The gray whale is the only living member of the baleen whale family Eschrichtiidae. The gray whale differs from the other two baleen whale families primarily in its feeding behavior it is a bottom feeder.
Gray whales inhabit the eastern North Pacific Ocean. They spend summers in the icy
waters of the Bering and Chukchi seas, off Alaska. As the ice pack advances in the fall,
gray whales embark on one of the longest known migrations of any mammal. Hugging the North
American coastline, the whales swim south more than 9,000 km (5,600 mi.) to Baja
The gray whale forages along the ocean floor. Turning on its side, the gray whale gulps great mouthfuls of silt, strains out water and mud through its baleen, and swallows bottom-dwelling invertebrates.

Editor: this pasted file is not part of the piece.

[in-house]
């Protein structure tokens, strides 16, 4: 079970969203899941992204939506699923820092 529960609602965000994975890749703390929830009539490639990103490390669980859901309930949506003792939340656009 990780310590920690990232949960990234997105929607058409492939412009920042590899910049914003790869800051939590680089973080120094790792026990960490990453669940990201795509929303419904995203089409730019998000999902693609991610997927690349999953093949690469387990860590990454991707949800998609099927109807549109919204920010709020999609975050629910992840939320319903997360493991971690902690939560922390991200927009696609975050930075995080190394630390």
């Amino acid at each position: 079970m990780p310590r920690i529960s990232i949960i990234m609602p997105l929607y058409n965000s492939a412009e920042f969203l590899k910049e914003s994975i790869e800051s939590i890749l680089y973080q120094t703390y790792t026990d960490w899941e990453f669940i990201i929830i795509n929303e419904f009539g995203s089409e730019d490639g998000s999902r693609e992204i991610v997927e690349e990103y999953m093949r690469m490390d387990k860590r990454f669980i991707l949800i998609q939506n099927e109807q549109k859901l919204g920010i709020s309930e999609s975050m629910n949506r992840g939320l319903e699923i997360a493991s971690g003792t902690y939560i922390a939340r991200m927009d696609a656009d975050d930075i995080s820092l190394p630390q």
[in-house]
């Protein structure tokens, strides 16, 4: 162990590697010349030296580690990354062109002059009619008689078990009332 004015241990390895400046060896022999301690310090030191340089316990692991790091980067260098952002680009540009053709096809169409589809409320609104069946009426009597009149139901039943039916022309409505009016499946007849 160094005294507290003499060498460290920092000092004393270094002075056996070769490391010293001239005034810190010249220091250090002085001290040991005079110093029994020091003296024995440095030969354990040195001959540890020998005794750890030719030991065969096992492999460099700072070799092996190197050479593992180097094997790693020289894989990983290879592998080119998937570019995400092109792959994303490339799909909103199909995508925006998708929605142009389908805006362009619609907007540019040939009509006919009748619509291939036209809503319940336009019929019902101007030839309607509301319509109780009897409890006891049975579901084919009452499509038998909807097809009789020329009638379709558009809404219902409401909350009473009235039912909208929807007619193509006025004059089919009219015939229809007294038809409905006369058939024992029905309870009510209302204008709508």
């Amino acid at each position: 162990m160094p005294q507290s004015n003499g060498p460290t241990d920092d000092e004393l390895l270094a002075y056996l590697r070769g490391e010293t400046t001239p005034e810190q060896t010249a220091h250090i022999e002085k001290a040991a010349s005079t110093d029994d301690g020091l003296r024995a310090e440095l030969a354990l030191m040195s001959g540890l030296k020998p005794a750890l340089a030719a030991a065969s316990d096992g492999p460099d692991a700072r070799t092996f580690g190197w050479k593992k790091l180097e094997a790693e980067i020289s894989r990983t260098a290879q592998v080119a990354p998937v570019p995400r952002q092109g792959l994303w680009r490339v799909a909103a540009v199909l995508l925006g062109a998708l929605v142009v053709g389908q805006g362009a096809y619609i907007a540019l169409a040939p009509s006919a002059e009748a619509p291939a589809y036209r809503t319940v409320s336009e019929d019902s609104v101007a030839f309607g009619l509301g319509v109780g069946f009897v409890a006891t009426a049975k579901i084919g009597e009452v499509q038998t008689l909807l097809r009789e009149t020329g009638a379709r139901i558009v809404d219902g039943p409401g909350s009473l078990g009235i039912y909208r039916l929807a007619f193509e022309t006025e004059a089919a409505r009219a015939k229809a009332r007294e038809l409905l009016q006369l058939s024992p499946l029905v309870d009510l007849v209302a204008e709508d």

Females give birth to 4.9 m (16 ft.) calves in the warm, shallow lagoons of Baja. While in the lagoons, some gray whales are unusually receptive to the attentions of humans who travel to the lagoons to see them.
During the 19th and early 20th centuries, whalers hunted gray whales to the brink of extinction twice. Legally protected since 1946, gray whales have made an astonishing comeback. The current population is about 24,000 individuals, a figure believed to match pre-whaling numbers. In 1993 the National Marine Fisheries Service (NMFS) determined that the gray whale should be removed from the Endangered Species List.
Female gray whales average 14.1 m (46 ft.) and may weigh almost 32,000 kg
(70,000 lb.) Male gray whales are generally smaller than females, averaging 13 m (43 ft.).
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